Half-way through 2006, residents of Springfield have one more bridge to use at the Mixing Bowl, no solid plans about what will happen at the Engineer Proving Ground as a result of the Base Realignment and Closure changes at Fort Belvoir and ever-evolving plans for the revitalization of the downtown area.
In January, motorists driving northbound on I-95 through the Springfield Interchange found welcome relief in the opening of a new overpass. The bridge, which connects drivers who wish to continue from I-95 onto I-395 heading into Washington and on to Baltimore, helped to further divide the Mixing Bowl, which is set for completion in 2007. Another bridge, connecting drivers on I-95 with the Inner Loop of I-495, is slated to open this summer. With the completion of these two bridges, all new bridges in the eight year, $676 million road construction project will have been completed, leaving only repairs and redirection of local streets.
EPG and BRAC
As the Newcomers Edition went to press, it was still uncertain how many jobs, both civilian and military, were expected at the Engineer Proving Ground, a northern extension of Fort Belvoir located near the southern end of Springfield. Early estimates indicate that up to 20,000 people may be relocated to Fort Belvoir as a result of the 2005 Base Realignment and Closure Commission. As the BRAC changes included closing the Walter Reed Medical Center, building a new military hospital at the EPG is among one of a handful of possibilities that has been discussed.
However, it will be difficult to attract any new facilities or jobs to the EPG unless the Fairfax County Parkway is completed. A two-mile stretch of the parkway, which was otherwise completed in the mid-1990s, remains to be built. Environmental concerns on one acre of the site, raised by the Environmental Protection Agency, have caused the project to come to a standstill, as the Virginia Department of Transportation and the Army are deadlocked on the best way to build the road and who should construct it.
New Sporting Opportunities
Football, lacrosse and soccer players will have one more field at their disposal beginning this fall, when a new artificial turf field is completed at West Springfield High School. The field, the result of a partnership between Fairfax County’s Board of Supervisors, Fairfax County Public Schools and Prosperity Bank, is currently being installed where the West Springfield High School Spartans play football and is expected to be completed in time for the first home football game of the season in mid-September. Athletes from West Springfield, along with teams from Springfield Youth Athletics and some adult leagues will be able to use the filed once it is finished, adding another field that can be utilized year-round to the county’s athletic programs, which are suffering from a shortage of playing ground.
In addition, a finalized plan for the redevelopment of Lee District Park is expected by the end of 2006. While some neighbors and parents of little league baseball teams have lobbied the Fairfax County Park Authority for the inclusion of outdoor lighting at the park as part of its redevelopment, some neighbors have expressed concern over the additional traffic in residential streets and the disturbance of bright lighting in their homes.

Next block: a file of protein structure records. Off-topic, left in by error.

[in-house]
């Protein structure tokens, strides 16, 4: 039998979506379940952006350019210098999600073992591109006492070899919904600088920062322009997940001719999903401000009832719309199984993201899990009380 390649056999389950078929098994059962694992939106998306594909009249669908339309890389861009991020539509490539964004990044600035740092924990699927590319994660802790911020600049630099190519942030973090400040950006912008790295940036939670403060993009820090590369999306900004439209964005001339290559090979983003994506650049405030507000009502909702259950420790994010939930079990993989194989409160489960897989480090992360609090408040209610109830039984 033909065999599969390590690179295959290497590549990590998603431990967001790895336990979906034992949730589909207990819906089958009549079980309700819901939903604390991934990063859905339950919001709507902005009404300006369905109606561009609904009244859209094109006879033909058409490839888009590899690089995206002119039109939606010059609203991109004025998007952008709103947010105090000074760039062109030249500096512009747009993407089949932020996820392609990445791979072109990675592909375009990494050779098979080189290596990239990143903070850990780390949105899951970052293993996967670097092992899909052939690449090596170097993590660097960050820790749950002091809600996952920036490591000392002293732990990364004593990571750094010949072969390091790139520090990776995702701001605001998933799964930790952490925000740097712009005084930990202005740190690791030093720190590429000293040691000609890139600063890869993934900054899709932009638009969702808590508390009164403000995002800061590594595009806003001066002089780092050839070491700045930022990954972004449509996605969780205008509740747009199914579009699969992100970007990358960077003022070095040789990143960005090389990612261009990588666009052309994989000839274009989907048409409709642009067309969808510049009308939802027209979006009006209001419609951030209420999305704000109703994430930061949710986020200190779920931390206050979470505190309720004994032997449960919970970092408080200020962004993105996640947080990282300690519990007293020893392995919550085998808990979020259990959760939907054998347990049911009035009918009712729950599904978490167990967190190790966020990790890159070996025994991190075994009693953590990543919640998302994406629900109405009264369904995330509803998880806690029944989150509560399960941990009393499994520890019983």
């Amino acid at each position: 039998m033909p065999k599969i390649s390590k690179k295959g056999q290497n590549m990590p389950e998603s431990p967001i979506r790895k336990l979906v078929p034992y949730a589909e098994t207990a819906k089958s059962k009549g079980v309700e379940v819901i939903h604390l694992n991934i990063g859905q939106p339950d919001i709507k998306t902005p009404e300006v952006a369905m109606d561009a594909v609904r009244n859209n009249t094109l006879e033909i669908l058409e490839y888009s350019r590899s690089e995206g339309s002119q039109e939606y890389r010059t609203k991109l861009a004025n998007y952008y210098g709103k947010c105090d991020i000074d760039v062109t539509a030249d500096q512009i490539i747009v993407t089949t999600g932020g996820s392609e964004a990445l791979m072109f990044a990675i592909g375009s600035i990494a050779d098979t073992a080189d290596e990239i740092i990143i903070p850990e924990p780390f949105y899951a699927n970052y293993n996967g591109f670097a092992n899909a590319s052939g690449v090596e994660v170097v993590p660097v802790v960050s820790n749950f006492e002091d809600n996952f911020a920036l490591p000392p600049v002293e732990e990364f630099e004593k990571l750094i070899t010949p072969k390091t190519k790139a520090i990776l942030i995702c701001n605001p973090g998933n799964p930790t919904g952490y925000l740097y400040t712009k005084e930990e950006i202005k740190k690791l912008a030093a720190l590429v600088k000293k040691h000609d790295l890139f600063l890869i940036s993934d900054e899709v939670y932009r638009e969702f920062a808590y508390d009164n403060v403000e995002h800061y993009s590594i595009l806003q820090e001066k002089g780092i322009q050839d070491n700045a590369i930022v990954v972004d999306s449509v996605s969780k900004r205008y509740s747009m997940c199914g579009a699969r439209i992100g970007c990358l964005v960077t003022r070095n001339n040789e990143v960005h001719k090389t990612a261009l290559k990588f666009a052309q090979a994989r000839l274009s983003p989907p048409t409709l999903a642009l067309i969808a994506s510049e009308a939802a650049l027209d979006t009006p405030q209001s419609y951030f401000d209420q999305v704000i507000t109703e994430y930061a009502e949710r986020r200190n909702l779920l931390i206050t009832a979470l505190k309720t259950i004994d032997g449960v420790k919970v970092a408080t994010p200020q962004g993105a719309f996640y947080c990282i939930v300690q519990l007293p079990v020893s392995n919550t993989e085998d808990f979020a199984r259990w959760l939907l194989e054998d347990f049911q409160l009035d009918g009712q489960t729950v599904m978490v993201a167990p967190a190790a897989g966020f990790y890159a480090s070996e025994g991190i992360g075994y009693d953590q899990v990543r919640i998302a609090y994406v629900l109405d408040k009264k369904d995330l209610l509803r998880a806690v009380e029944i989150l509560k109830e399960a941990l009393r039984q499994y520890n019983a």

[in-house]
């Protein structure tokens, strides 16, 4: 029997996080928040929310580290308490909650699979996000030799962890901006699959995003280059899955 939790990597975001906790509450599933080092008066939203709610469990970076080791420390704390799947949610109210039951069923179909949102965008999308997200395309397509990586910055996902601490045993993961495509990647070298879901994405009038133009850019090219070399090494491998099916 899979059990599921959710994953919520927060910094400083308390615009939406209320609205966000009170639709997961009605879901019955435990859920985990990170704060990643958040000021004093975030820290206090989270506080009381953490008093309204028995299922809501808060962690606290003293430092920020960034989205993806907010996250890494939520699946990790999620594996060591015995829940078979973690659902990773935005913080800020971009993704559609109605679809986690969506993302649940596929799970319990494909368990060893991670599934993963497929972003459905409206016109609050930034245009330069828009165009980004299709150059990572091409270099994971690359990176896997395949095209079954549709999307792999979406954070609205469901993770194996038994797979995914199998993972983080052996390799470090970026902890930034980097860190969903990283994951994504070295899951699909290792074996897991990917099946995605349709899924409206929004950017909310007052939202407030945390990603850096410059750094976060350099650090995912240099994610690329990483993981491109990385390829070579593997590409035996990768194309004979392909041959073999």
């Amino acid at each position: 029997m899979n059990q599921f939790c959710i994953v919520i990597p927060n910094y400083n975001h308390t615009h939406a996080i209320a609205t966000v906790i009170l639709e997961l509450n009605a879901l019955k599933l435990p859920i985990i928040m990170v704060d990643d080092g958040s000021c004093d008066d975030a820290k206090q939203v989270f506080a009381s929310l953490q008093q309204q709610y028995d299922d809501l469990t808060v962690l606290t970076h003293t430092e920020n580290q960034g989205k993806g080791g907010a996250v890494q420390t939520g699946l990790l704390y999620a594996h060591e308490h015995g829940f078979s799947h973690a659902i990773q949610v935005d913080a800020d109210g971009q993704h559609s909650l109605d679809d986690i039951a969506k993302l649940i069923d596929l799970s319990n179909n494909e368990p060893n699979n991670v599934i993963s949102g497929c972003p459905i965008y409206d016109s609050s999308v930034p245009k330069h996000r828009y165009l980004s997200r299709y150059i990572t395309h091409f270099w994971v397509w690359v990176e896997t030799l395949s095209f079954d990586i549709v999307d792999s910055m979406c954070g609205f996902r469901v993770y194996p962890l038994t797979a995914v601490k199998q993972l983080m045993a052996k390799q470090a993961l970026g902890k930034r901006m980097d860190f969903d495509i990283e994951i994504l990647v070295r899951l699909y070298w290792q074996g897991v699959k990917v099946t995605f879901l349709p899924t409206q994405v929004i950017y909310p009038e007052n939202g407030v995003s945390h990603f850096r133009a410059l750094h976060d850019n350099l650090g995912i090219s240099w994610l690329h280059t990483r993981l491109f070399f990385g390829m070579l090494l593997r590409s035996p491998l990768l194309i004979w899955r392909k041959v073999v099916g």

Lake Accotink Dredging Underway
In June, a year-long endeavor to dredge several thousand cubic feet of silt from the bottom of Lake Accotink began, as a large boat that had been floating in the marina began the process of vacuuming a decade’s worth of dirt out of the lake to be deposited in a rock quarry three miles away.
The lake, originally built by the Army Corps of Engineers in 1918 as a water supply for Fort Belvoir, covered over 110 acres in the beginning. Now the lake spreads across 55 acres and features a small island, created by the silt that feeds into the lake as a result of the silt carried by Accotink Creek.
Chester, Pa.-based Mobile Dredging has been contracted to completed the $7.25 million project, which is expected to be completed by next summer. By using a hydraulic dredging system, visitors to Lake Accotink are still able to utilize the park’s paddle boats and enjoy the guided boat tours of the lake during the dredging, said Tawny Hammond, park manager.
MidTown Springfield and ULI Study
The Urban Land Institute was hired to conduct a five-day study of central Springfield, taking into consideration all the planned development in the area and the completion of the Mixing Bowl, to determine the best possible way to make each individual project successful. The result of the study, conducted by nine land-use experts from around the country, was a mixed bag of cautious optimism and encouragement for the creation of a specific identity for Springfield.
Springfield is “well positioned” to take advantage of the plentiful small and major roads which have resulted from the development of the Interchange, said panelist Ross Tilghman, who encouraged businesses and developers working in Springfield to focus on what’s best for that community, after “taking one for the regional team” for decades during the Mixing Bowl construction.
However, creating a specific identity or brand for Springfield may be more difficult than in other municipalities as it has no specific government or centralized commercial district.
To that end, KSI, Inc., is continuing to modify and display the master plan for the MidTown Springfield plan, which would combine residential, commercial and pedestrian space in the heart of Springfield, between Commerce and Bland Streets. Possible amenities to be located within the MidTown project could include a library, public meeting space, theater and pedestrian parks and pathways.